- Bitcoin trades quietly at USD 7,200 on Friday
- Holiday spending on e-commerce trumps traditional brick and mortar establishments
- YouTube reinstates crypto-related content, says previous bans were a mistake
Bitcoin price looks to be faltering after enjoying a wonderful Boxing Day rally, although the bulls will not be concerned, since volumes remain as thin as ever in the final week of December. With the weekend looming and only the Americas left to trade on Friday, will Bitcoin break out from its current resistance levels near USD 7,200?
Maybe if Bitcoin traders are as bullish as American consumers! According to SpendingPulse, the report by Mastercard, e-commerce sales have broken all-time records during the holiday season, with online retail growing almost 19% from the same festive period in 2018. In fact, now online sales make up for 14.6% of the total spend of holiday shoppers, including for purchases made with Bitcoin.
Clothing took up the lion’s share, with 17% of the spend on them, but jewelry (8.8%), electronics (10.7%) were also big on shopping lists, with a further 6.9% spent at departmental stores. All in all, 2019 has seen a 3.4% jump in online shopping over the holidays, despite it being one of the shortest one on record, with six days less than last year’s.
MasterCard adviser Steve Sadove, said that retailers saw this coming and adapted to the shortened season:
“Due to a later than usual Thanksgiving holiday, we saw retailers offering omnichannel sales earlier in the season, meeting consumers’ demand for the best deals across all channels and devices.”
Crypto accepting merchants, however, had been a little slow to respond to queries about how well they were doing in terms of Bitcoin spend, but eGifter’s VP of Marketing insisted that they had definitely seen an overall growth in crypto sales. The gift card trading service explained:
“We saw more gifting with crypto in 2019, compared to buy-for-self use cases in prior years.”
Much-maligned Bitcoin payment processor BitPay even said things looked up for them, with CMO Bill Zielke saying they saw their daily averages doubling in the days leading up to the holiday.
And of course, everyone will be happy to hear the news from YouTube that confirms the deletions of crypto-related content over the past week have, in fact, been a mistake on the part of the video streaming giant.
We are now seeing more and more such content being re-enabled on the social media platform after days of deletions and silence from YouTube. However, they just announced today on Twitter — via a response to YouTuber and crypto influencer Carl The Moon — some responses in regard to the crypto-related videos that this week had been removed from the platform. Using the handle @TeamYouTube, they said:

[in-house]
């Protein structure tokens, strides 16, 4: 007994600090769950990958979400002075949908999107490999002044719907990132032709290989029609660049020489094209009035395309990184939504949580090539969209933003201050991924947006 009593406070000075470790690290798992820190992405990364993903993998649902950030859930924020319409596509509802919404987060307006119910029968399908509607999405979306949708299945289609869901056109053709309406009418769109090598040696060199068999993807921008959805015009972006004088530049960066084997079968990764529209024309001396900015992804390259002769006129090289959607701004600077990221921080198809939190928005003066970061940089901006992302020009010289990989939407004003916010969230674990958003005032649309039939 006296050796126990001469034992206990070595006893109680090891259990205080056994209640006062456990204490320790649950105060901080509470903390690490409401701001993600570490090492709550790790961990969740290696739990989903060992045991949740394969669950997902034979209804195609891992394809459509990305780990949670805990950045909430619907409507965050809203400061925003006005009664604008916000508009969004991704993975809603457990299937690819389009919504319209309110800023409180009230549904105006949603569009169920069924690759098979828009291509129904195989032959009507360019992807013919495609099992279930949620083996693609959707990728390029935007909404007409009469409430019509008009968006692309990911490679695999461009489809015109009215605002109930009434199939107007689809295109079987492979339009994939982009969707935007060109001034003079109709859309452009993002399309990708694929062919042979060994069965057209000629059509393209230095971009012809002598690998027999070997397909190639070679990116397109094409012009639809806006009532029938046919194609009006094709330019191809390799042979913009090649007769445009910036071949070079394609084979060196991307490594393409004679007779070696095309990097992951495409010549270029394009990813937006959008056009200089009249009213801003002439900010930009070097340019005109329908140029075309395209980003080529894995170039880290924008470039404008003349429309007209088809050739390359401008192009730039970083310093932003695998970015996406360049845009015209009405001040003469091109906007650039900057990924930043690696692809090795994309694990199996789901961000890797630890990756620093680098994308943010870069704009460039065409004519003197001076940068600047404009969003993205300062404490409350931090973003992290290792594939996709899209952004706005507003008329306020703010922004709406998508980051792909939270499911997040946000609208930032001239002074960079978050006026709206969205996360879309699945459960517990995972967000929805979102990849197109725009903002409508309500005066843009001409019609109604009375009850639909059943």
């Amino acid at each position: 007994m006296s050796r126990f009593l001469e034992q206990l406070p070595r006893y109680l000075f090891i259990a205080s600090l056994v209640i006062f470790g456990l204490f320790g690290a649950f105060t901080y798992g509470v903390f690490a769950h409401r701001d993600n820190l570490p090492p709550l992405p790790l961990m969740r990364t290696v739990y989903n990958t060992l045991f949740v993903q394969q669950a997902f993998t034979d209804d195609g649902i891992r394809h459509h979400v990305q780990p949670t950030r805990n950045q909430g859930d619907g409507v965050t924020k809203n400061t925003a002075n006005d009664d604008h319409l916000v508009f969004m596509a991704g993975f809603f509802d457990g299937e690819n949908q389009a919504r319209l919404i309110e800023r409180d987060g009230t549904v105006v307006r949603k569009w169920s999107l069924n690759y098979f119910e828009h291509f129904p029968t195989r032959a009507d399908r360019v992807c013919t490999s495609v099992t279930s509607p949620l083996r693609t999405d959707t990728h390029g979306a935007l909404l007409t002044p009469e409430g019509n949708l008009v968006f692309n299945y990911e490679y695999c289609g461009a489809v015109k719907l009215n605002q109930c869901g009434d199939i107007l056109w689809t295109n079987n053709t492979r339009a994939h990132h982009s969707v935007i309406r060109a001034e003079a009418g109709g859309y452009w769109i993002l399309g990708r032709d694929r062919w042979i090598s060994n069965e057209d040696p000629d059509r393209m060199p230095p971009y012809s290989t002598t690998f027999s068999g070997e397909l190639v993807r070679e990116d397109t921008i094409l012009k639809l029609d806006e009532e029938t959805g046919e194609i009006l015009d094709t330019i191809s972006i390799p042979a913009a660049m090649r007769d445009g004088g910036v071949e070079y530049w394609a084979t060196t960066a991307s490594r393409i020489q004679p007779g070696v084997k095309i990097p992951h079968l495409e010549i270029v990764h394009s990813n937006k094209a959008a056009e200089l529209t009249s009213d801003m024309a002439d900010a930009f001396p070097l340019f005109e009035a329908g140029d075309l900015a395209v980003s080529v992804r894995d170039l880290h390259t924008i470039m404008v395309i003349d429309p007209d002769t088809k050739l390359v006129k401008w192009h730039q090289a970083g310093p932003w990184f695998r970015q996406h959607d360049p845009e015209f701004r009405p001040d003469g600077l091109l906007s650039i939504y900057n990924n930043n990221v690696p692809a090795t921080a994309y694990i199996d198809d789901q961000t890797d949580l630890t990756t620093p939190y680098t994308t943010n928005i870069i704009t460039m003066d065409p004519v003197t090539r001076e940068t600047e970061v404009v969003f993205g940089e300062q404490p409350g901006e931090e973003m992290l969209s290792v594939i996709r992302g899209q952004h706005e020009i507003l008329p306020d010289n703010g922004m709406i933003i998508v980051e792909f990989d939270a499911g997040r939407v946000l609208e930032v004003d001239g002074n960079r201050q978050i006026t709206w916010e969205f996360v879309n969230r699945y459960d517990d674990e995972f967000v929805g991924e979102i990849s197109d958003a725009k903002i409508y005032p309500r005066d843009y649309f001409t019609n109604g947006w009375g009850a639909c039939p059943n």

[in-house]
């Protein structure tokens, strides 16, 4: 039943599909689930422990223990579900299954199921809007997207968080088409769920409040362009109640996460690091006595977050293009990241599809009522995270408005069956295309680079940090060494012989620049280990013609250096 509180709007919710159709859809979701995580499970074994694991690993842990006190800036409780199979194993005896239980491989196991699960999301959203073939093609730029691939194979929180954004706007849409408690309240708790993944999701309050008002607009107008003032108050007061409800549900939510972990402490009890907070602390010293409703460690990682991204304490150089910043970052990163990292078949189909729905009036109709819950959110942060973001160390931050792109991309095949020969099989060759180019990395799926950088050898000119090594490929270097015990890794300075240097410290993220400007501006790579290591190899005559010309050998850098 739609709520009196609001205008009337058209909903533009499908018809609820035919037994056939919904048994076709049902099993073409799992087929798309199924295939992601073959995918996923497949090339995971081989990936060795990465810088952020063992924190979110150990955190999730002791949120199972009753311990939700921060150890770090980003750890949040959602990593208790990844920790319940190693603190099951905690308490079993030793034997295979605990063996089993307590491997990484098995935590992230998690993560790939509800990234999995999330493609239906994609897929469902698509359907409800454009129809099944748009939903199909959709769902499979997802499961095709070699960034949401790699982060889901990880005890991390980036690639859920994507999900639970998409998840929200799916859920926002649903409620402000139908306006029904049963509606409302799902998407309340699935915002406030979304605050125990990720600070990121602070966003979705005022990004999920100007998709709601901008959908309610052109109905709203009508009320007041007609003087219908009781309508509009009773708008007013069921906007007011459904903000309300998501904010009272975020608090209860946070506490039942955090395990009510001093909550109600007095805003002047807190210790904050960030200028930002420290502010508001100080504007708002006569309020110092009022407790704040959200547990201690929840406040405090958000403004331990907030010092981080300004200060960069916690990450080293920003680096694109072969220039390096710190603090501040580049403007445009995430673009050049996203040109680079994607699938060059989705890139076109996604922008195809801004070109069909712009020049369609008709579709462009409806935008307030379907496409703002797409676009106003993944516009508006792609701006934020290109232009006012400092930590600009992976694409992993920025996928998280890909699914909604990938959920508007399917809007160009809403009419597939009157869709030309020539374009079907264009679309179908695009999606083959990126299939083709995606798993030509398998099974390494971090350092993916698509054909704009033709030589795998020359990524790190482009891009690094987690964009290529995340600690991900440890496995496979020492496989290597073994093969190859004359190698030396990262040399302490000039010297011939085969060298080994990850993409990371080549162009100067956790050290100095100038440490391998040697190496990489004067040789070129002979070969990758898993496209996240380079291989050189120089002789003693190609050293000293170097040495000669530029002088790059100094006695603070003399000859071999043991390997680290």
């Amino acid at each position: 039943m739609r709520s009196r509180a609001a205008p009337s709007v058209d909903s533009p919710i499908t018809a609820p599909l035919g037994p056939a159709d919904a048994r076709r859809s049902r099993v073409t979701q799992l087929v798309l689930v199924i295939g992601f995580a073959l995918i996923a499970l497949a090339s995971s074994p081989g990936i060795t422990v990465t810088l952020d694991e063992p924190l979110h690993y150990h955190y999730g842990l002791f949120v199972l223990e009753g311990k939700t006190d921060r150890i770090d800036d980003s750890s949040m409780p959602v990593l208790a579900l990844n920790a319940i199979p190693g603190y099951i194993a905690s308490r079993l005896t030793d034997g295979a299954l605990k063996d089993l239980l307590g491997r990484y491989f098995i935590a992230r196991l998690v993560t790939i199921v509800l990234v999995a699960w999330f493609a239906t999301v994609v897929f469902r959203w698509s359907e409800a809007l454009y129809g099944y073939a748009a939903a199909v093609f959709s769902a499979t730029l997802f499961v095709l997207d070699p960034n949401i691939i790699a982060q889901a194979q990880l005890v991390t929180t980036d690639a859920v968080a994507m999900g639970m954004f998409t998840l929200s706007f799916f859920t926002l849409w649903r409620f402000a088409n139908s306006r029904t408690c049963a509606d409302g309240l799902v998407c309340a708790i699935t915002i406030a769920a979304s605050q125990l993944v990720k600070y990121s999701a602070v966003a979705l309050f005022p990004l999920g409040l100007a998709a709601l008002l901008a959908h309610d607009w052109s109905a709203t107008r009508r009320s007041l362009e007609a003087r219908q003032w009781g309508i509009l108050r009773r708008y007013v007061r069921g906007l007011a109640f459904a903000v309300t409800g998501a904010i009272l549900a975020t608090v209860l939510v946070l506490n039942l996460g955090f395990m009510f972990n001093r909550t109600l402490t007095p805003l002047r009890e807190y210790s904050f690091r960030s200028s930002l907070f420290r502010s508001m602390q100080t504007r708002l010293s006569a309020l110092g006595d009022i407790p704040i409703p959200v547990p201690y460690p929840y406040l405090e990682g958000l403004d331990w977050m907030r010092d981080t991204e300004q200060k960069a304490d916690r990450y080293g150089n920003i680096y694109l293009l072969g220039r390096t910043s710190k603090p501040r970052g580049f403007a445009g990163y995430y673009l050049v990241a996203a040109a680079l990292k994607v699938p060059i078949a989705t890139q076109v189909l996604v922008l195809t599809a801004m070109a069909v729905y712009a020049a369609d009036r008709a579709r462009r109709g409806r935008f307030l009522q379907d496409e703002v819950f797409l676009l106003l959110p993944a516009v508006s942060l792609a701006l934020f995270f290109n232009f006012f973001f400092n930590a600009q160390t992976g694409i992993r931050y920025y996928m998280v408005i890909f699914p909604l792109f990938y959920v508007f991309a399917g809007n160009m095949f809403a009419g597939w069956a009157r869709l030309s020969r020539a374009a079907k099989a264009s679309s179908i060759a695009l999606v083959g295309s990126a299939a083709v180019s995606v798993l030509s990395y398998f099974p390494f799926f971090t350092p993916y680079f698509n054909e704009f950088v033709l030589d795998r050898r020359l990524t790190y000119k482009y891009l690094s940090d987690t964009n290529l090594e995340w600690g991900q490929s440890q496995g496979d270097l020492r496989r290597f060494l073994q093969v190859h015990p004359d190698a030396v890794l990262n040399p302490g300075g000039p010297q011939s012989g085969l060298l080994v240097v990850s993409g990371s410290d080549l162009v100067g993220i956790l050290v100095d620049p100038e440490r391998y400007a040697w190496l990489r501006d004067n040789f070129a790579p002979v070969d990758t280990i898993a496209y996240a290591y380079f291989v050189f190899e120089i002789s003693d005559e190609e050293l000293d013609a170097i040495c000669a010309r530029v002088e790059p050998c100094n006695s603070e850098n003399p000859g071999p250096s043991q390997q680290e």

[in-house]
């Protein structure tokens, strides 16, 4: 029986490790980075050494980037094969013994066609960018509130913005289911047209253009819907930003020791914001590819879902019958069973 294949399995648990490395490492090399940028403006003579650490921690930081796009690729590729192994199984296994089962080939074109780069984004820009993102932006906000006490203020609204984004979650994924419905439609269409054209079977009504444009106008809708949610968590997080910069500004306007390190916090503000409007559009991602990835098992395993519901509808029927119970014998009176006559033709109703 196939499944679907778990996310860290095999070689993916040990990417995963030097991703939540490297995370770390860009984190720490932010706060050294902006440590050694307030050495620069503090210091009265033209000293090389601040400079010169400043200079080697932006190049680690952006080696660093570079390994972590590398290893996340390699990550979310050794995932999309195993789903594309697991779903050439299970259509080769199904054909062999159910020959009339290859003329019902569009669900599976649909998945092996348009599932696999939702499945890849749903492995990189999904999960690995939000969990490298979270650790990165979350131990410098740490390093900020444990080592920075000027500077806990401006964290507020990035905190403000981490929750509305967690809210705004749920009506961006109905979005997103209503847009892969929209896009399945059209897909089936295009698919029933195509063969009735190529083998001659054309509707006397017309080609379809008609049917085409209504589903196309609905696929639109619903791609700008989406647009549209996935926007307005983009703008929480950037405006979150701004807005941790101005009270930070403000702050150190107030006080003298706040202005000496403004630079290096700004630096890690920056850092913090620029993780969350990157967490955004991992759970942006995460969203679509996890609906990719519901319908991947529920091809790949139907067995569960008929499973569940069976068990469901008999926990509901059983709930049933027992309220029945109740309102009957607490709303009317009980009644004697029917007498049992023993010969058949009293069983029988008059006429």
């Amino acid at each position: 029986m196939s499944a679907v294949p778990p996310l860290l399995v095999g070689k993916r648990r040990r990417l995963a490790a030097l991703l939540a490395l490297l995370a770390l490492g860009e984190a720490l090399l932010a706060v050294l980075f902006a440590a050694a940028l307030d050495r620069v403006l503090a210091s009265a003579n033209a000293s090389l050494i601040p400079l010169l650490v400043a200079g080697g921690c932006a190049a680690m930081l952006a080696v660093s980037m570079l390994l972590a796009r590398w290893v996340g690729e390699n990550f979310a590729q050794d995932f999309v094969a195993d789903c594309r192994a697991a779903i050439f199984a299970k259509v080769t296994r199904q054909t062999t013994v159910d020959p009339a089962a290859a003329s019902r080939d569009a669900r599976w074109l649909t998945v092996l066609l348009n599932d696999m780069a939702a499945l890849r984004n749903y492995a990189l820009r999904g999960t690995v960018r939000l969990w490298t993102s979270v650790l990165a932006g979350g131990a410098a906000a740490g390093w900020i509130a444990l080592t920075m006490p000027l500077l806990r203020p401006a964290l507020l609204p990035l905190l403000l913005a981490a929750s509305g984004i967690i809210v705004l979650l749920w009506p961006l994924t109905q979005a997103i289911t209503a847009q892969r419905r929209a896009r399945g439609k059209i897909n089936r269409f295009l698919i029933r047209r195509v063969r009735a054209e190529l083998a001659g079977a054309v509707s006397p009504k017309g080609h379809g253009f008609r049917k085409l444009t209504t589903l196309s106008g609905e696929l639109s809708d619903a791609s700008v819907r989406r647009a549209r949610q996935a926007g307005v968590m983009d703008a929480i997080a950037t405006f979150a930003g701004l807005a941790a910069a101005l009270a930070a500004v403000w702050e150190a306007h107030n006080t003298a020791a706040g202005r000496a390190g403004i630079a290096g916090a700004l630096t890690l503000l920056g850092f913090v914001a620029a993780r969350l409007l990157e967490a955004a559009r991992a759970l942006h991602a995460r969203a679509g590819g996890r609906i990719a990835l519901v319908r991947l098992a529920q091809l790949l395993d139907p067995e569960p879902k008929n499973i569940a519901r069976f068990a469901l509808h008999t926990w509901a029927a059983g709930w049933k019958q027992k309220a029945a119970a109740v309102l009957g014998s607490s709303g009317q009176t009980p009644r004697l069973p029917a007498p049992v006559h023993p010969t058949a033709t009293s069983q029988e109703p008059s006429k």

“Hey there, this was an error on our side during the review process – your video should be reinstated and strikes resolved. Let us know if you’re seeing otherwise!”
Finally an official response from YouTube! Good news!
However, I’ve learnt a valuable lesson, not to trust or be too dependent on a central authority.
I will try to “decentralize” my audience from now on!
This “mistake” created some serious issues for us YouTubers. https://t.co/Xhcvv6a1UP
— The Moon (@themooncarl) December 26, 2019
Carl himself responded saying: “I can confirm that my warning/strike was removed, and most of the other censored YouTubers have also had their strikes removed.”
Few other confirmations have been received, though suffice to say, YouTube won’t have gained any more popularity votes by a community already feeling let down by the silence from the corporate giant over the holiday season. Carl himself has said that trust in the mega platform has been lost and will be very difficult to regain:
“YouTube has admitted that this was a mistake, but this has severely impacted YouTubers business. However, the biggest thing I have learnt as a Youtuber is to not trust Youtube.”
Might be wise for crypto video lovers to seek out and try one of many alternatives to video streaming.
‘Tis the season for taking, and giving back, right YouTube?
Image Courtesy: Pixabay